They recommend large prospective studies to further investigate the relationship between low vitamin D levels and the development of obesity.

—D Dye


Joggers reach life's finish line last

Joggers reach life's finish line lastMay 7, 2012. A presentation at the EuroPRevent2012 meeting, held May 3-5, 2012, in Dublin, revealed that men and women who regularly jog live at least five years longer on average than those who don't. Jogging at a slow or moderate pace a few times per week compared to a faster pace or longer times was found to be associated with the greatest benefit.

The investigation involved approximately 20,000 participants in the Copenhagen City Heart study, which began in 1976. Peter Schnohr of Bispebjerg University Hospital in Copenhagen and his associates compared 1,116 male joggers and 762 female joggers to participants who did not engage in jogging. Subjects answered questions concerning time and pace of jogging, and the researchers noted any deaths that occurred during up to 35 years of follow-up.

While 122 deaths took place among those who jogged, 10,158 occurred among non-joggers. The risk of dying over follow up was 44 percent lower for joggers, resulting in a survival increase of 6.2 years for men and 5.6 years for women. One to two-and-one-half hours per week of jogging, performed in two to three sessions, conferred the greatest benefits, particularly when the pace was slow or average. "The relationship appears much like alcohol intakes," commented Dr Schnohr, who is chief cardiologist of the Copenhagen City Heart Study. "Mortality is lower in people reporting moderate jogging, than in non-joggers or those undertaking extreme levels of exercise. You should aim to feel a little breathless, but not very breathless."

"The results of our research allow us to definitively answer the question of whether jogging is good for your health," Dr Schnohr concluded. "We can say with certainty that regular jogging increases longevity. The good news is that you don't actually need to do that much to reap the benefits."

—D Dye


Immune function impairment correlated with reduced vitamin D levels

Immune function impairment correlated with reduced vitamin D levelsMay 4, 2012. In the May, 2012 issue of the Journal of Leukocyte Biology, Spanish researchers describe impairments in immune function in association with reduced levels of vitamin D.

Victor Manuel Martinez-Taboada, MD and his associates at the Unversidad de Cantabria, in Santander, Spain measured serum 25-hydroxyvitamin D levels in subjects aged 20 to 30, 31 to 59 and 60 to 86 years. They observed an age-related decline in serum vitamin D, with 5% of young, 21.7% of middle aged and 31.6% of the elderly subjects having levels less than 20 nanograms per milliliter, which was the level considered normal by the researchers. This led to the evaluation of vitamin D's relationship with toll-like receptor expression on white blood cells known as lymphocytes and monocytes. Toll-like receptors are proteins involved in innate immune system function that alert the immune system to microbial infections. The researchers discovered that the toll-like receptor that was impacted the most by insufficient vitamin D levels is toll-like receptor 7 (TLR7), which regulates the immune response to viruses.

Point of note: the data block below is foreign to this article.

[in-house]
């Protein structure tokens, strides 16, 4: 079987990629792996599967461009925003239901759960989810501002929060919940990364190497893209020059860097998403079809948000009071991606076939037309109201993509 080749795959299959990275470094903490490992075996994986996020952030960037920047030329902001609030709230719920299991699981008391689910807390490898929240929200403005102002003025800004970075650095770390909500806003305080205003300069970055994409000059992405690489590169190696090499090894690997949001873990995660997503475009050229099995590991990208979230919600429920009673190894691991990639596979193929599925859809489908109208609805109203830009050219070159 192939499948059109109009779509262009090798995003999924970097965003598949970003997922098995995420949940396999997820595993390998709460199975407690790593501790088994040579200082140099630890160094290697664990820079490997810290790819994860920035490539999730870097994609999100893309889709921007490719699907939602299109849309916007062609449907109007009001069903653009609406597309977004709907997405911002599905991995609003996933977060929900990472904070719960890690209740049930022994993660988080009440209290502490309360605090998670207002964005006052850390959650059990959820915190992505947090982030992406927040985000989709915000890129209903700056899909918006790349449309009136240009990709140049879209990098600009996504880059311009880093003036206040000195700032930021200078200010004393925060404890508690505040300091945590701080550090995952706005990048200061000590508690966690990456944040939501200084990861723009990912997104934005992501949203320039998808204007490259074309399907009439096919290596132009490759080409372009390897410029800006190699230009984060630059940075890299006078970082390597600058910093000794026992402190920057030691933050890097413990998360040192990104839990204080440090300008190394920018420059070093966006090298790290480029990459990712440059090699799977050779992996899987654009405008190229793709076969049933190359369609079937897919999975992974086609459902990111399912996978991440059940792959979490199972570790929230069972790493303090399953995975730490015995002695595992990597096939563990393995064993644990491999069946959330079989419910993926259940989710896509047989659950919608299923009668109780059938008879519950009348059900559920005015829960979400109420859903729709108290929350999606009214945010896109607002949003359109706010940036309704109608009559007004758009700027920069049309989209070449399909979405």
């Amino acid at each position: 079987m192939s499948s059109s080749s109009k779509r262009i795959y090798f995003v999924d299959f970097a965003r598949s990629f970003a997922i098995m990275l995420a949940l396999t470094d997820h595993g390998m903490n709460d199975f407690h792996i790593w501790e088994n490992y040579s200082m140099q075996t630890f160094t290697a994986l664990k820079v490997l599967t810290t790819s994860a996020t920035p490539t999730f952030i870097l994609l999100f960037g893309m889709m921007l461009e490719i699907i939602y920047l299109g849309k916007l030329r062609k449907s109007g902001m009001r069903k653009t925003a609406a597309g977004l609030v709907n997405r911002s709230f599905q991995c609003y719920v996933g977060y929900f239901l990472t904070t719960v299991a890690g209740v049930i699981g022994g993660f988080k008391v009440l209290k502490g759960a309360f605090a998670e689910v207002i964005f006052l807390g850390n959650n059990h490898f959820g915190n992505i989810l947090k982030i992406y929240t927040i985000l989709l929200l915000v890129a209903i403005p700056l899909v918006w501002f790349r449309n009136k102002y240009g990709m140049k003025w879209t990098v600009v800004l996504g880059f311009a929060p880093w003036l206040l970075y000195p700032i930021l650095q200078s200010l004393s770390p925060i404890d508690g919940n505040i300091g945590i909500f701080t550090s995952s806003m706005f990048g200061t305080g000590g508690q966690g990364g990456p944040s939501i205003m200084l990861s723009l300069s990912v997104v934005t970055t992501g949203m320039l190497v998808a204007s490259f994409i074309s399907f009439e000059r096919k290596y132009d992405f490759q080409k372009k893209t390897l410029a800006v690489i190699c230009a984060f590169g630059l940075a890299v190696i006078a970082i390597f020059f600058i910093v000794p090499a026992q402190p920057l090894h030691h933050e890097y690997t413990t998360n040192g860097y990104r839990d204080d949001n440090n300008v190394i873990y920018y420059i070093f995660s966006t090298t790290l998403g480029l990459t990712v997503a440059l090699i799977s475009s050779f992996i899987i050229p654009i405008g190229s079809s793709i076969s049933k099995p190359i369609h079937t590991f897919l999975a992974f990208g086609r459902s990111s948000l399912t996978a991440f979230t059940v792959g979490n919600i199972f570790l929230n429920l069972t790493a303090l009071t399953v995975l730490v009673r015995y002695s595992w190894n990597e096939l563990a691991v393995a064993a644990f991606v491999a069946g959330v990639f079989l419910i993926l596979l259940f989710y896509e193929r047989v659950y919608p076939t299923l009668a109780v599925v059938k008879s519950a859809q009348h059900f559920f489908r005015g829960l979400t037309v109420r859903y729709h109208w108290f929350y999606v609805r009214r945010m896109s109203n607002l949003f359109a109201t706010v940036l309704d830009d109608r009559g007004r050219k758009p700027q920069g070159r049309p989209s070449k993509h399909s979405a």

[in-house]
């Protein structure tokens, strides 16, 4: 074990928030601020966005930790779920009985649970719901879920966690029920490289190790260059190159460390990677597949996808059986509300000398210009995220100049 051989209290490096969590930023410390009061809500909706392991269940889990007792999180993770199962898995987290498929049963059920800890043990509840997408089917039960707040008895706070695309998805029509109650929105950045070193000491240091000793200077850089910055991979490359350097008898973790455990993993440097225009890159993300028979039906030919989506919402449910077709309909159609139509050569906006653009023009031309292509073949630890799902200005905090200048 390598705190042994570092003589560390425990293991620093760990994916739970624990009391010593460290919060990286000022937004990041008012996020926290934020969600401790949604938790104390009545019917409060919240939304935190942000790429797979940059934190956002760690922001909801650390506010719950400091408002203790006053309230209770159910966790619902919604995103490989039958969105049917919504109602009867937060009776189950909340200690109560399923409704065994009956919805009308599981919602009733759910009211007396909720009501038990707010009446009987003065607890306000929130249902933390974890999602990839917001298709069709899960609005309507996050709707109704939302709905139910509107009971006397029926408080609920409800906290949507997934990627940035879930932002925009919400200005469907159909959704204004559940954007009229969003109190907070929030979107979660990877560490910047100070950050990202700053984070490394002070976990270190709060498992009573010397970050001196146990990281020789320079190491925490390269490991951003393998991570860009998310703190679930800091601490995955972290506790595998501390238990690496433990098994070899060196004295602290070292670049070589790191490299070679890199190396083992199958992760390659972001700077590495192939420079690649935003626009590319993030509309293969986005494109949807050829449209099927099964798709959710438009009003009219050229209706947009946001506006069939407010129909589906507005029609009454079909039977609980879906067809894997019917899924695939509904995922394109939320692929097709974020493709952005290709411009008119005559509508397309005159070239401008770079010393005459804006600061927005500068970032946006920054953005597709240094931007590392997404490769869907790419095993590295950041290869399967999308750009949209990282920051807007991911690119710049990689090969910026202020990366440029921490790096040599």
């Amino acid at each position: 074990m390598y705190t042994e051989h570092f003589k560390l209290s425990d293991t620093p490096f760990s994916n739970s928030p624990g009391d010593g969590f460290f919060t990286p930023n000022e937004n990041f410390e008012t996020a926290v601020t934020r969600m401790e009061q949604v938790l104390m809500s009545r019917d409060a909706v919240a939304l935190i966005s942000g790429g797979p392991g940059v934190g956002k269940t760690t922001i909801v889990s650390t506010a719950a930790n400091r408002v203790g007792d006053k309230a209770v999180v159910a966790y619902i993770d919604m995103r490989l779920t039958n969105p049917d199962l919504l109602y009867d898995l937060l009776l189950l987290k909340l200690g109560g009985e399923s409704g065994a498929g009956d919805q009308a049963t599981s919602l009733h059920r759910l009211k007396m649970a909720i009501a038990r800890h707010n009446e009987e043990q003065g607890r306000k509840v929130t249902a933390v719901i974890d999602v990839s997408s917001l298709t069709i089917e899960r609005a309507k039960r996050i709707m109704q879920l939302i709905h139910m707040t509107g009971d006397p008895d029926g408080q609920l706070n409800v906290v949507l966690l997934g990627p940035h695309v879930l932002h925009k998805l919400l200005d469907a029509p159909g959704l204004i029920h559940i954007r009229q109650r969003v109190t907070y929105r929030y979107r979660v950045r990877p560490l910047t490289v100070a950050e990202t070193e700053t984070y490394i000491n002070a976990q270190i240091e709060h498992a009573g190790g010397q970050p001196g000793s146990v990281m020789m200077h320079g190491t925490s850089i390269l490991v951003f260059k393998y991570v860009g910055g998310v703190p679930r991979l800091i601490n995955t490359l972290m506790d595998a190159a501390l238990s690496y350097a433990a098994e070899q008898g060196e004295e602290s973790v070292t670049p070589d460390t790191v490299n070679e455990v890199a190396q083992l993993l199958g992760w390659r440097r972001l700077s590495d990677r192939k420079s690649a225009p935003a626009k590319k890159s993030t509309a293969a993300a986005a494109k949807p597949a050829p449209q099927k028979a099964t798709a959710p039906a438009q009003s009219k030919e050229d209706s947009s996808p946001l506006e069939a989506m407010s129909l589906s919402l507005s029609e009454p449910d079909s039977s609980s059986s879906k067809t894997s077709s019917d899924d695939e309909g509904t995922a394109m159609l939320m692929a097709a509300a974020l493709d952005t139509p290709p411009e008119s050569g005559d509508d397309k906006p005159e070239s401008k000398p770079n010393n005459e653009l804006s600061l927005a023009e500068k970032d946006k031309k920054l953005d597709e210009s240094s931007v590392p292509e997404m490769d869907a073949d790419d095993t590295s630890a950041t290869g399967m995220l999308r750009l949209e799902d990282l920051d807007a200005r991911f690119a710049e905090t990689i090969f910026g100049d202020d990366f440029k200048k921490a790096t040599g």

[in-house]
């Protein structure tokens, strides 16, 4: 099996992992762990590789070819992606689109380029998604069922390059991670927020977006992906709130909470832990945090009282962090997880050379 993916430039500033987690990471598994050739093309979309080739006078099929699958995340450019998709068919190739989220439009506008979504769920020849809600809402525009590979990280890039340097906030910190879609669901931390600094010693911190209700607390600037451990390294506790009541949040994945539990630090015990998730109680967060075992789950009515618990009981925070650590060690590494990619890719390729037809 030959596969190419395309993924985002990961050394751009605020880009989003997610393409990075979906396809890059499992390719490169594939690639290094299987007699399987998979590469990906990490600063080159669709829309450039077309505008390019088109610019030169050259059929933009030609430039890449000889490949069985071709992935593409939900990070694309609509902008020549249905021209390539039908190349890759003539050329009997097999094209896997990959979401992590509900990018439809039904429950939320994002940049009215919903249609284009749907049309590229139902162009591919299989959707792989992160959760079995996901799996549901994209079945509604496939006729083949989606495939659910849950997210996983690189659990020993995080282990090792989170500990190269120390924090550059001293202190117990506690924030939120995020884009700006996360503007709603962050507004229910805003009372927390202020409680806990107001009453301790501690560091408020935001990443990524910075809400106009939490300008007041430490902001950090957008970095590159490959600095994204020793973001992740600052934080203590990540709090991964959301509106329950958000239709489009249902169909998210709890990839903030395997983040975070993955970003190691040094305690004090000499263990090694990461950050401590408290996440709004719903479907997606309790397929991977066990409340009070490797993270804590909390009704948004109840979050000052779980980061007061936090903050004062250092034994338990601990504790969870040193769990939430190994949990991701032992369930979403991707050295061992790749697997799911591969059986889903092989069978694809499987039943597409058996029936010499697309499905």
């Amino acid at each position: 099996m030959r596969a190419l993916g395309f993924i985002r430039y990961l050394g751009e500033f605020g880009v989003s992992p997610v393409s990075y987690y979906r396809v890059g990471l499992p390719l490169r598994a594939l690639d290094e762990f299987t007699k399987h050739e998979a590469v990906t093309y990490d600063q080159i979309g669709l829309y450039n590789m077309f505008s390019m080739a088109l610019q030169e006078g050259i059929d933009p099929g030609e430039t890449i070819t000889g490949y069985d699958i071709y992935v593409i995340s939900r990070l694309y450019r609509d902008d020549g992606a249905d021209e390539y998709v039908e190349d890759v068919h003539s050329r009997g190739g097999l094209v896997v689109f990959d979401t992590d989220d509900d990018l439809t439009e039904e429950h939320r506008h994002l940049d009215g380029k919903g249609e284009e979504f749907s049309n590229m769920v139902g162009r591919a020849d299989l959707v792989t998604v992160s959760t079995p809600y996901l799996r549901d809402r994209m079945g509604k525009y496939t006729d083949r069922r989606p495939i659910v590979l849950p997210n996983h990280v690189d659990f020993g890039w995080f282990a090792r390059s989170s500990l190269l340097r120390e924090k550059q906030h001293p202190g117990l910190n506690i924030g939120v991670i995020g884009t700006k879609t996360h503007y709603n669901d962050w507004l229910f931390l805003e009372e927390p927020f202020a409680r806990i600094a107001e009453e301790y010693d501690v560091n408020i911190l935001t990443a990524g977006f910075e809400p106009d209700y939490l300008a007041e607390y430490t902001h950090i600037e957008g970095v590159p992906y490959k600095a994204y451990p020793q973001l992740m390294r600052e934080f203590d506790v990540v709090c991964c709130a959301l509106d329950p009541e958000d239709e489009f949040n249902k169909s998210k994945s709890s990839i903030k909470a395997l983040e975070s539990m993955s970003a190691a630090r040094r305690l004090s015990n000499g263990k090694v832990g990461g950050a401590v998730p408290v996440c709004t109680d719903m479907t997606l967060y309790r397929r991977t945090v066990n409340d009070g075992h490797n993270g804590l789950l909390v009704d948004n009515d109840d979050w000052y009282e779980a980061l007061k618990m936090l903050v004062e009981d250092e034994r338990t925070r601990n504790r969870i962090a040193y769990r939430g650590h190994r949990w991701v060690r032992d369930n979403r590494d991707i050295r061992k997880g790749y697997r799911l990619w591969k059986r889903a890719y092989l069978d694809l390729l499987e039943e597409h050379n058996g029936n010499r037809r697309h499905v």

"There are numerous studies showing the benefits of maintaining adequate vitamin D levels," commented Dr Martinez-Taboada. "As more and more research into vitamin D is conducted, we are learning that it is extremely important for human health. Our study is no different, and vitamin D supplements should be considered one of many tools that might help when conventional therapies are not enough."

"This study shows that sunlight, or more precisely the lack of vitamin D, could have a role in the seasonally higher rates of infection," commented John Wherry, PhD, who is the Journal of Leukocyte Biology's deputy editor. "More extensive studies must be conducted for this link to be conclusive, but since vitamin D supplements are inexpensive and generally safe, this is a really exciting discovery."

—D Dye


More evidence for resveratrol

More evidence for resveratrolMay 2, 2012. Harvard Medical School professor of genetics David A. Sinclair and his associates confirm in the May, 2012 issue of the journal Cell Metabolism that the red wine compound resveratrol does indeed impact the longevity gene SIRT1, as well as affect other proteins. "This study provides the first in vivo evidence that beneficial effects of resveratrol on mitochondrial function require SIRT1," the authors announce.

Earlier research involving yeast, worms and flies had indicated that resveratrol targeted the sirtuin family of genes of which SIRT-1 is a member, but the findings, which were not duplicated in animals due to the fact that those in which the gene for SIRT1 is knocked out don't survive, had been called into question. The concern led one pharmaceutical company to suspend some of its research involving the compound. However, Dr Sinclair's team has now produced mice in which SIRT1 can be completely disabled during adulthood via administration of the drug tamoxifen and have shown that these animals don't experience improved mitochondrial function in response to resveratrol, while mice with normal SIRT1 exhibit increased mitochondrial formation and function. They determined that resveratrol targets SIRT1 at moderate doses and that other molecules, such as AMPK (which is also related to the mitochondria), are targeted at higher doses.

"Resveratrol improves the health of mice on a high-fat diet and increases life span," stated Dr Sinclair. "The results were surprisingly clear. Without the mitochondria-boosting gene SIRT1, resveratrol does not work."

"It's standard when you study molecules that you use the lowest dose that gives you an effect because of the risk of hitting other things if you use too much," he noted. "But for the downstream benefits on energy, you still need SIRT1. Our paper shows that SIRT1 is front and center for any dose of resveratrol."

—D Dye